Dr. Rafiki Nobe Mandela (December 21, 1931 - January 17, 2007) better known simply as Rafiki, was a Nobel Prize-winning political prisoner, author and essayist from Disneyland, best known for his political essays and novels recalling life under the dictatorship of Mickey Mouse the Great.
Early life and career
He was born in Adventureland to a Kenyan father and a native Adveneca mother. Raised in a comfortable middle-class home, he studied law and sociology at Disneyland University. It was while he was at the University in the early 50s that he became involved in the Disneyist movement. He supported a peaceful, non-violent transition to independence for Disneyland, and free citizenship and equality for its citizens. He achieved his doctorate in 1955, the year Disneyland became independent. However, following Mickey Mouse's bloody coup in January 1956 Rafiki swiftly became dismayed with the removal of personal liberties and democracy which he had supported to begin with. He became involved with subsersive underground anti-government movements and published a number of pamphlets under assumed names criticizing Mouse's regime, particularly after the Black Thursday incident in 1959.
Arrest and imprisonment in Mauschwitz
On February 2, 1966, armed officers broke into Rafiki's home on Tom Sawyer Island. Following the arrest of several anti-government activists, Rafiki's name had been dropped to the military police. Rafiki was brought to trial and on April 8th was sentenced to twenty years imprisonment in the infamous Mauschwitz prison camp. While there, Rafiki suffered greatly, seeing a number of his friends die from disease and starvation. He also witnessed a number of summary executions. In all, Rafiki remained in the camp for four years, occasionally being released on detail to assist with the construction of public works projects. Over the four years, Rafiki became an unofficial leader of the prisoners in the camp, assisting with needs of the prisoners and acting as their representative with the camp commandant, with whom he developed an unlikely mutual understanding.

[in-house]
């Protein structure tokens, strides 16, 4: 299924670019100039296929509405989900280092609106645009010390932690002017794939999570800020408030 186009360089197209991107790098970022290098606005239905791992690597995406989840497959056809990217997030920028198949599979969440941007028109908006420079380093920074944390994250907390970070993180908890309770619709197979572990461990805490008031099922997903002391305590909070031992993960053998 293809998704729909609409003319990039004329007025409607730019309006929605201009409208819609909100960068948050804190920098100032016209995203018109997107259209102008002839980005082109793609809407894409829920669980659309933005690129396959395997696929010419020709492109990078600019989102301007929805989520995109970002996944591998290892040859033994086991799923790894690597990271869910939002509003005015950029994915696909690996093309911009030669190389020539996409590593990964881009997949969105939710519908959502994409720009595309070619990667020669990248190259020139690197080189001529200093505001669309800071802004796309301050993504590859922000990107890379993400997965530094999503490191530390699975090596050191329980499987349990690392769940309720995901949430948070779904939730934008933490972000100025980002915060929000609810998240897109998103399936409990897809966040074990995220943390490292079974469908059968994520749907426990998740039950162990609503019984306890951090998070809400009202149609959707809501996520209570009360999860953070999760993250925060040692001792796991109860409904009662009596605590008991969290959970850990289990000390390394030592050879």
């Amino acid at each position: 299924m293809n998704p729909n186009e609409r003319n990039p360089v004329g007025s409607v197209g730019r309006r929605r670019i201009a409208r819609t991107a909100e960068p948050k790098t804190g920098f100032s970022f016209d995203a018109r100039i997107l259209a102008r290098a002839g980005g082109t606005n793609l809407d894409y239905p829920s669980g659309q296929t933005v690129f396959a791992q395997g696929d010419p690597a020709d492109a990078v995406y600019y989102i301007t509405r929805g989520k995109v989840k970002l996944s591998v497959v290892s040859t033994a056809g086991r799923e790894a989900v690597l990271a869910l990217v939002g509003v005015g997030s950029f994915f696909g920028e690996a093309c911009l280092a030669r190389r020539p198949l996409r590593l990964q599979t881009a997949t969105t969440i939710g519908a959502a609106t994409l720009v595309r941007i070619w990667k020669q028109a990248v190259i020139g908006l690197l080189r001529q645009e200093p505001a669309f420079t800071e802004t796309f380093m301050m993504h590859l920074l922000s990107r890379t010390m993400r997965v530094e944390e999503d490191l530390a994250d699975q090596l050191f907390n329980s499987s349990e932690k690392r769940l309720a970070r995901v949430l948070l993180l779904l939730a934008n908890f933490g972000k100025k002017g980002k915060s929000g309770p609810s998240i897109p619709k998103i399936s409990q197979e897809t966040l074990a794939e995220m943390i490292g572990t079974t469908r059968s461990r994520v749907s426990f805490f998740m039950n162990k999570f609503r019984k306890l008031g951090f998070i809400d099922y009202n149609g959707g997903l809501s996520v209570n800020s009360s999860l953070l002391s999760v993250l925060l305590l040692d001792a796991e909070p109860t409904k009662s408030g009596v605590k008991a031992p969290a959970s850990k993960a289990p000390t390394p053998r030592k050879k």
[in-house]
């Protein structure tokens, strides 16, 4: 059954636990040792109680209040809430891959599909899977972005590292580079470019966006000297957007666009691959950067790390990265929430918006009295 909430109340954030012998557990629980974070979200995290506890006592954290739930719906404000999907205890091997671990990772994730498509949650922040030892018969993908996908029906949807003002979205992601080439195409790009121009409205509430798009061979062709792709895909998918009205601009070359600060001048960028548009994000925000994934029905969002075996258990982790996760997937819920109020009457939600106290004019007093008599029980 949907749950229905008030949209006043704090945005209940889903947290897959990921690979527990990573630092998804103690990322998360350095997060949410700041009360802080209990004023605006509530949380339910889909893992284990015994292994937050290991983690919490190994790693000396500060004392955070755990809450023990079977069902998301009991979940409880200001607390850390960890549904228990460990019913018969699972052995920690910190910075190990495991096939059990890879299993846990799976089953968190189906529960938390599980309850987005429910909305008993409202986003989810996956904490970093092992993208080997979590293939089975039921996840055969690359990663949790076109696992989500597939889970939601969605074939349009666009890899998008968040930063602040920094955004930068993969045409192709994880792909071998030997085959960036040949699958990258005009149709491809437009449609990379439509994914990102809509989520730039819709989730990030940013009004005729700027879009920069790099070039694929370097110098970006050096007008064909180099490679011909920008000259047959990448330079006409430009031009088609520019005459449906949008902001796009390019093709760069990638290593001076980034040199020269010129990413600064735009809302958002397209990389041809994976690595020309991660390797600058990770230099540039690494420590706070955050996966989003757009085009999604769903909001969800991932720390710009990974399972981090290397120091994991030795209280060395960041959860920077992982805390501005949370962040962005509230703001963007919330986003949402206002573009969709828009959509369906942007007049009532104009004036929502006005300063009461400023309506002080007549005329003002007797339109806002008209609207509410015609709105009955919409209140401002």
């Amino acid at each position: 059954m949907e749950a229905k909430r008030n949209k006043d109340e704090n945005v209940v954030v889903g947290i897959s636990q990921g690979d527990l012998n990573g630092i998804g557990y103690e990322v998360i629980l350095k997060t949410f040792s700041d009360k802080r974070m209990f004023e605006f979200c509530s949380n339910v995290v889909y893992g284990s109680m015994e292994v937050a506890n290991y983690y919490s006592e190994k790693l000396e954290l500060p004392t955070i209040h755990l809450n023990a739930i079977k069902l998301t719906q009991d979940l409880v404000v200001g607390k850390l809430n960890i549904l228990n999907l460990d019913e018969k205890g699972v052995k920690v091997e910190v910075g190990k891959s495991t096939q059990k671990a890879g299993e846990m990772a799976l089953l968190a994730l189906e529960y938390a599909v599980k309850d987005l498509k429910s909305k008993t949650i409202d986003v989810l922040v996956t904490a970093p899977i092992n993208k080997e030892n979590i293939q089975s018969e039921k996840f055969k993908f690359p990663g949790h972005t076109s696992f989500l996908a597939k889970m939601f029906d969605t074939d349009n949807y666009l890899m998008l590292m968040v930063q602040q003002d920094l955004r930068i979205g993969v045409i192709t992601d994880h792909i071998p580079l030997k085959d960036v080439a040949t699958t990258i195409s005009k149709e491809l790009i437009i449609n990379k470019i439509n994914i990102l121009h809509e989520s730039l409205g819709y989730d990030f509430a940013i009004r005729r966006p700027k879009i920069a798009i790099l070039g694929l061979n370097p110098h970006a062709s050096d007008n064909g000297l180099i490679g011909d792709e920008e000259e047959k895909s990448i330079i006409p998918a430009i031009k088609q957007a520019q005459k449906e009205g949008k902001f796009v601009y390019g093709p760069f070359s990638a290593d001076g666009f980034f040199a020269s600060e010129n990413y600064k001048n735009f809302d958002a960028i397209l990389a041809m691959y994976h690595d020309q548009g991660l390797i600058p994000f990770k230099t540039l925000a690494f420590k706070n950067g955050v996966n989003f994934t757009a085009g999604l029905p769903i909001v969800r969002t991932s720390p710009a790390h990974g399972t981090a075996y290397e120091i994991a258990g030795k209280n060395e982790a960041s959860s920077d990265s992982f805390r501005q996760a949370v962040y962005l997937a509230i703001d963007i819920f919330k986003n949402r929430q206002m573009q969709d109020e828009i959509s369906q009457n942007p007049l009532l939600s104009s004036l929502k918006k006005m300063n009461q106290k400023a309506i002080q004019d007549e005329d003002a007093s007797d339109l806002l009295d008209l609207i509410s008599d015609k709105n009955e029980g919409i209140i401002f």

Following the death of Mickey Mouse the Great on April 20, 1970, the peaceful revolution known as the Fantasyland Spring occurred. Rafiki had now been imprisoned for four years almost to the day. He kept optimistic, assuring his fellow prisoners that the restoration of democracy was inevitable and soon they would all be released. On the night of the 29th May, the camp guards left, abandoning Mauschwitz. The following morning the gates were opened, and Rafiki led his fellow prisoners hand-in-hand out of the gates and into a crowd of people welcoming them with cheers. The images, captured on TV and broadcast live to the rest of Disneyland, elevated Rafiki to the status of a celebrity. Late in 1970 he appeared on talk-shows describing his experiences and in December met with the new head of state, Mickey Mouse, Jr. During this period he published a number of articles about the transition to democracy and became a vocal supporter of a re-drafting of Disneyland's constitution.